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BREATHING It is essential to human life. Every second, we inhale, and we exhale. It’s hard to really take the time to linger over it. Breathing is the force that keeps us alive. Each cell in the human body needs oxygen to work properly. It’s no surprise that, for years, research has shown the benefits of various breathing techniques on our physical, mental, and overall health. Let’s take a closer look at some practices that have proven themselves in the field of stress management, overall well-being, and self-transcendence.


conscious breathing: deepening breath awareness 

Previously nicknamed rebirthing, conscious breathing is a gentle and deep practice of breath awareness developed by Leonard Orr over the course of the 1970s. Its principle involves continuously breathing through the nose. The transition between the inhalations and exhalations is therefore fluid and deep. In other words, there are no breaks during which the lungs are blocked. In everyday life, it’s not uncommon to stop breathing when we run into problems. These blockages are inscribed in the body’s memory. The goal of conscious breathing is to soothe this memory. The supply of oxygen resulting from full, deep, and continuous breathing has the power to bring certain memories to the surface in order to release them.

To practice conscious breathing, the first step is to become aware of your body, to inhabit it. You can then become aware of the moments when your breath is blocked, integrate simple breathing exercises into your daily life, or rely on the assistance of a certified specialist to support you in deepening this journey. Particularly beneficial for people suffering from stress or anxiety or who are simply overwhelmed, conscious breathing is nevertheless intended for everyone. The benefits are numerous: a calmer mind, lower blood pressure, reduced stress, improved memory and overall attention, and better sleep.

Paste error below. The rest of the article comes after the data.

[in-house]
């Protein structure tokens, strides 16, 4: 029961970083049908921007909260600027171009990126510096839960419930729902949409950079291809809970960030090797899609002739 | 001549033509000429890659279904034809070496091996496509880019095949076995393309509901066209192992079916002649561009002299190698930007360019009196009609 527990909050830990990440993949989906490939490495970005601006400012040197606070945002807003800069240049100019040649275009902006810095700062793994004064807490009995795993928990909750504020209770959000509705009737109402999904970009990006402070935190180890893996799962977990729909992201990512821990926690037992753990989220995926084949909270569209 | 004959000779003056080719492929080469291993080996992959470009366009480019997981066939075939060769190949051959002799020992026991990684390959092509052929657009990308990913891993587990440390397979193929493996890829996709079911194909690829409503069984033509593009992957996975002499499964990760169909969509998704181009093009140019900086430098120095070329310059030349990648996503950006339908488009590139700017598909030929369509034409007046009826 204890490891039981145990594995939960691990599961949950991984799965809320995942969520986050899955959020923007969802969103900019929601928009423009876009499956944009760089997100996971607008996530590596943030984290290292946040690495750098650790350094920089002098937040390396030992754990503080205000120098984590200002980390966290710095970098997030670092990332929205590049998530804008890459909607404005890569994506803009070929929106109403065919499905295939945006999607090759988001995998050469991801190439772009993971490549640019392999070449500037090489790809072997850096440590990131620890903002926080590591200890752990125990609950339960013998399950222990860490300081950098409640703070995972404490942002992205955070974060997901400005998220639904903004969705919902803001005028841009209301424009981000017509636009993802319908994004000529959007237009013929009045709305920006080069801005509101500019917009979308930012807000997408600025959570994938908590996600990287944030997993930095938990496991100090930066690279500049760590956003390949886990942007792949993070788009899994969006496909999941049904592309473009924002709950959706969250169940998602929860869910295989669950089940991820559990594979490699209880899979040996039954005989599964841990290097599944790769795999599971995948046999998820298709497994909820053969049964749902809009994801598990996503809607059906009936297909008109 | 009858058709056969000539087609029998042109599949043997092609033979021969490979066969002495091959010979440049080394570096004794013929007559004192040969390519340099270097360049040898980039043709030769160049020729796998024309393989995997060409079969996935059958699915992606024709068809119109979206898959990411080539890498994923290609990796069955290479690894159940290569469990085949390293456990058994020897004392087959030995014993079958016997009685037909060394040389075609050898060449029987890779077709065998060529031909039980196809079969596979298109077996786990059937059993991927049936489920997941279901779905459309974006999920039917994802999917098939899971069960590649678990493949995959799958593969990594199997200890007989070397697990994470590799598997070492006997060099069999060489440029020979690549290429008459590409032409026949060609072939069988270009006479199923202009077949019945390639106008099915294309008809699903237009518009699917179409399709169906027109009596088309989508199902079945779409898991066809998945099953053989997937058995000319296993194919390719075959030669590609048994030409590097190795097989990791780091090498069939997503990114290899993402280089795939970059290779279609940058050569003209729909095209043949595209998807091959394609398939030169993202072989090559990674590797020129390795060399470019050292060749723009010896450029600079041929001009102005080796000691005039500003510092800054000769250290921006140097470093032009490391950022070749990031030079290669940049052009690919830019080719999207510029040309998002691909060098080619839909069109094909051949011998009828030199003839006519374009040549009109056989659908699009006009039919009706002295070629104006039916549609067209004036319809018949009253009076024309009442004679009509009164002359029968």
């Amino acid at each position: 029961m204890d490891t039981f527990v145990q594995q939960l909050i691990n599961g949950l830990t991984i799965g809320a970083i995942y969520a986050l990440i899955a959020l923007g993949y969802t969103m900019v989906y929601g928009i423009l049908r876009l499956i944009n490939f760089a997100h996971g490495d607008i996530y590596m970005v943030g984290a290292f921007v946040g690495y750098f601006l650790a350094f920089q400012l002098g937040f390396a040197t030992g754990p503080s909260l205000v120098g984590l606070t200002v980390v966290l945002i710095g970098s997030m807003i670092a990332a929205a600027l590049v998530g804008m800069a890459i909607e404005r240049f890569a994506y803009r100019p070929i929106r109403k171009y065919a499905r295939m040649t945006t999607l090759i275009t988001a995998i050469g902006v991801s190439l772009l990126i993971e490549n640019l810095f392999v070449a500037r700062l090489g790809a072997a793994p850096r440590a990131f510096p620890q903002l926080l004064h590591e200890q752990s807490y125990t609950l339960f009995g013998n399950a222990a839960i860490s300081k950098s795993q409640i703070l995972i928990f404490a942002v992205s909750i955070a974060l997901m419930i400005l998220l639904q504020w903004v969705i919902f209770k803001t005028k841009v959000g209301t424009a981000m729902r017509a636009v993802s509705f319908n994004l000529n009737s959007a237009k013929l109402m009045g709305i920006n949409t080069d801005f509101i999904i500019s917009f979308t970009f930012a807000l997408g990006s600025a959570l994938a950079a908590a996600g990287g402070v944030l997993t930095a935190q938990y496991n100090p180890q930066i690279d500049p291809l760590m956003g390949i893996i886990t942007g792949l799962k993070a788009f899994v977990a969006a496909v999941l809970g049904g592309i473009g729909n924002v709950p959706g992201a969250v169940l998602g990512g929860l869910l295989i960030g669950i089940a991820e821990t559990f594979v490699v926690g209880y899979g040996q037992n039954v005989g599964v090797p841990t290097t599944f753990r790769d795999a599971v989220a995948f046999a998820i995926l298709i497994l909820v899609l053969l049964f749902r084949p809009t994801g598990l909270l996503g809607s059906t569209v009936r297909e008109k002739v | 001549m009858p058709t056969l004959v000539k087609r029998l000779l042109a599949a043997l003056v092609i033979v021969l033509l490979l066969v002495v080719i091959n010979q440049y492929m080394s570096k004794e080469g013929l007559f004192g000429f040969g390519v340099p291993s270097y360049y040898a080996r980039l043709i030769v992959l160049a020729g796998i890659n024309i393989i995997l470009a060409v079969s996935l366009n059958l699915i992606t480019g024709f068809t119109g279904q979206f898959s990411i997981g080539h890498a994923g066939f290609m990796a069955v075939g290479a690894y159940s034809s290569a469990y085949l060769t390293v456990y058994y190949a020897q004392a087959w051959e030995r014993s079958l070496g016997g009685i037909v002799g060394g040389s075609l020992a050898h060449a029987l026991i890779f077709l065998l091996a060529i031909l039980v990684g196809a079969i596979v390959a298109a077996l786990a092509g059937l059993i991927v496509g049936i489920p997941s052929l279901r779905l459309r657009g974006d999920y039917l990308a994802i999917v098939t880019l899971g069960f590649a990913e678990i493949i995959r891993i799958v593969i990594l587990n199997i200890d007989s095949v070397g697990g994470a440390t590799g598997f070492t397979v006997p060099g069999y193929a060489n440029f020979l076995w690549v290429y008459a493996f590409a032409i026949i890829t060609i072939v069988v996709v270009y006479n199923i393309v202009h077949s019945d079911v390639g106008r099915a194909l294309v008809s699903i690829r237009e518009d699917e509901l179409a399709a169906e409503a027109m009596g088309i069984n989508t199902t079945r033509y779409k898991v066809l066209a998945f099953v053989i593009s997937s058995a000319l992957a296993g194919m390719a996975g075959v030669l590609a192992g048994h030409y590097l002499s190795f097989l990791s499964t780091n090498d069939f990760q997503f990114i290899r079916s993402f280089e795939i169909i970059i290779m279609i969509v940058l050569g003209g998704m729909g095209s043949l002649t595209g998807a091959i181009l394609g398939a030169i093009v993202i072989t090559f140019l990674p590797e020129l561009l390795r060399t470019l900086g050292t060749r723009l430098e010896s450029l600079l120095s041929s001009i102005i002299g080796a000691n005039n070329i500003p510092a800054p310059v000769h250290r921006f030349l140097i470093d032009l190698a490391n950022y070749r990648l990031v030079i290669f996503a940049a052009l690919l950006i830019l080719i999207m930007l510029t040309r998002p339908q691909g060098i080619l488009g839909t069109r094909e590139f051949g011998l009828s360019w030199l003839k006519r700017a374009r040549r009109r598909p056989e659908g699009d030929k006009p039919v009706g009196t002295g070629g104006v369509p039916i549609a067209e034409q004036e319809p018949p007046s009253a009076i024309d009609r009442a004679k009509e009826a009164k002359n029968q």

cardiac coherence: a practice to better manage stress 

Beneficial for the body, mind, and heart, cardiac coherence is a concept born in the United States over the course of the 2000s. The product of medical research combining neuroscience and neurocardiology, cardiac coherence helps slow the heartbeat by practising simple breathing exercises. Nicknamed “365,” this method developed by Dr. David O’Hare involves repeating six breaths per minute (a five-second inhalation followed by a five-second exhalation) for a total of five minutes three times a day (morning, afternoon, and evening). Though it might appear quite simple, this method definitely isn’t instinctive, because we usually breathe faster.

Apps like CardioZen and Cardiac Coherence can help us achieve the desired pace. Professionals in sophrology, a holistic relaxation method, can also be consulted to learn how to relax the body and mind. Better stress management, reduced anxiety, increased energy and emotional balance, improved sleep, a stronger immune system, and the prevention of cardiovascular diseases…its benefits for physiological, biological, and psychological health are multiple. The Fédération Française de Cardiologie recommends the daily practice of cardiac coherence for everyone.

pranayama: breath control 

In Sanskrit, “prana” means vital energy, and “yama” means control. Pranayama is therefore a breath regulation practice. It is also called control of the vital force, the extension of breath. The goal? To connect body and mind.

Pranayama is one of the eight branches of yoga. While it can be combined with other practices such as physical poses (asanas) and meditation (dhyana), pranayama offers its own benefits due to the therapeutic effects of breathing exercises. According to multiple studies conducted in India and published in the International Journal of Yoga by the National Center for Biotechnology Information, pranayama helps reduce stress, soothe the nervous system, improve sleep quality and mindfulness, reduce high blood pressure, and increase lung capacity and cognitive performance. Worth discovering: nadhi sodhana, an alternate- nostril breathing technique that can be practiced in a seated position or lying down. First of all, empty the air from your lungs. With your right thumb, block your right nostril and breathe through the left nostril. Once you have fully inhaled, block your left nostril with the ring finger of the same hand, keeping your right nostril closed. Retain your breath for a few moments, then release your thumb and exhale through the right nostril. Take a pause, then inhale through the right nostril and exhale through the left nostril. You have now completed a full cycle. Repeat the exercise and perform up to ten cycles per practice. A balancing, purifying, and deeply calming exercise.